Watch: From Maunakea to Haleakala, Chants Welcome Earth Day

April 22, 2022, 9:48 AM HST
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Hawai‘i was the last state in which the sun rose on Earth Day. The nonprofit Kanu Hawai‘i, which stands as the nation’s largest celebration of National Volunteer Week hosted E Ala Ē, a Hawaiian chant that united voices from every island on Earth Day.

On Earth Day 2022 at sunrise, groups across Hawai‘i gathered atop Hawaii island’s Maunakea and Maui’s Haleakala. They were joined by islanders and visitors who congregated in sacred Hawaiian spaces and places, urban centers and along the coastlines. All participated in a chant that began at 6:06 a.m. Hawaiian sunrise.

E Ala Ē (translated to awaken to rise) was led by Hawaiian elders and cultural practitioners from every island. These leaders shared Hawaii’s message for all to rise up and awaken to the needs of the planet. Participants also attended from home, school or anywhere worldwide.

“The sacred Hawaiian chant is about the sun’s reflection on water that creates a pathway of hope,” said Todd Yamashita, who led the island of Molokai’s event. “It’s a chant about renewal. Collectively and actively creating hope is the magic driving E Ala Ē.”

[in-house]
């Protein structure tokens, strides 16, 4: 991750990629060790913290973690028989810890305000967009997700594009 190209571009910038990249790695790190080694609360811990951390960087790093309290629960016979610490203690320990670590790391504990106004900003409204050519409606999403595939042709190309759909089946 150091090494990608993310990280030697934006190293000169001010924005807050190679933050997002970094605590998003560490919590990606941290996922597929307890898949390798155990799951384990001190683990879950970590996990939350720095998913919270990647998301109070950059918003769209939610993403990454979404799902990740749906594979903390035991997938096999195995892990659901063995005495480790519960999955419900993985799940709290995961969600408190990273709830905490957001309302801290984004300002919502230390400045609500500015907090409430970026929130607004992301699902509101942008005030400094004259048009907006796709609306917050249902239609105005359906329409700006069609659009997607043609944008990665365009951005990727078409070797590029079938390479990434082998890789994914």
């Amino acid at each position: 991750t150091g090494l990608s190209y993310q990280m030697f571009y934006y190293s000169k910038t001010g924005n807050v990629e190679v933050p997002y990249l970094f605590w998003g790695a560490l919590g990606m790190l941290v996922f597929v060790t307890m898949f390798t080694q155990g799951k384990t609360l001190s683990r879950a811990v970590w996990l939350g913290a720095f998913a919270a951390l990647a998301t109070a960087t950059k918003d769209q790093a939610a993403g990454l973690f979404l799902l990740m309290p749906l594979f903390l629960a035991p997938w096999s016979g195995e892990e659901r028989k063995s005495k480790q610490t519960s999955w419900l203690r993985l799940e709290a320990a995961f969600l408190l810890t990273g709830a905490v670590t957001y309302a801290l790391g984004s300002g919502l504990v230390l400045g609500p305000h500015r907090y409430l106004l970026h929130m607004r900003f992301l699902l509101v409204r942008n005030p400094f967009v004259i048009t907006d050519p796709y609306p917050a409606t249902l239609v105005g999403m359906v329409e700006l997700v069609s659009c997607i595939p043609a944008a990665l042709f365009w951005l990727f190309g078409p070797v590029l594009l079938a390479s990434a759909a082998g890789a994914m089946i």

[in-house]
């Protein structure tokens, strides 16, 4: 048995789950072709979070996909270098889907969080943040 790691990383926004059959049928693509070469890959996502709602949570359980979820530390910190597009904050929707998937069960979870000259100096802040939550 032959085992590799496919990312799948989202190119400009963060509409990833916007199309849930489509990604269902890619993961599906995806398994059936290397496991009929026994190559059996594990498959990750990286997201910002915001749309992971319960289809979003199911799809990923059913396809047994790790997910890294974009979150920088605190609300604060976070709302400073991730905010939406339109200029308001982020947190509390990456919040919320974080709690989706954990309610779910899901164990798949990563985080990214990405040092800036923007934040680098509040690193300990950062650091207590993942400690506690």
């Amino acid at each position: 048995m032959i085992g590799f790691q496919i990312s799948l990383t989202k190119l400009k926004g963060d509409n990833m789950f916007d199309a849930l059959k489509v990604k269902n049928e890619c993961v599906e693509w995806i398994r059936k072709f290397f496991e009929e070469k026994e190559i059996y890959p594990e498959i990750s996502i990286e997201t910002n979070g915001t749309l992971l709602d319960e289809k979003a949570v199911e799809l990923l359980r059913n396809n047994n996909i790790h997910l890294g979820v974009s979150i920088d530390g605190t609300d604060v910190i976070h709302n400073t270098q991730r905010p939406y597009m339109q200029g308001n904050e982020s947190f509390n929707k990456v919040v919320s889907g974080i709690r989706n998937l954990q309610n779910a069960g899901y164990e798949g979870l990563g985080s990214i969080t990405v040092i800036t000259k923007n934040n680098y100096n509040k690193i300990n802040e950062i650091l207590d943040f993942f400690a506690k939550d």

The chant is:


E Ala E (Awaken/Arise)

E ala e (Awaken/Arise)

Ka lā i ka hikina (The sun in the east)


I ka moana, ka moana hohonu (The ocean deep)

Piʻi ka lewa, ka lewa nuʻu (Climbing to the heaven)

I ka hikina (In the east)

Aia ka lā (There is the sun)

E ala e (Awaken/Arise)

Cultural Practitioner Kimeona Kane who led the Oahu E Ala Ē said: “The best way to move forward is together.” The purpose of the oli is to bring a cultural context to an international day of environmental awareness. Having volunteers from across Hawaii and around the world to celebrate Earth Day and solidarity in environmental activism that is culturally appropriate is the goal.

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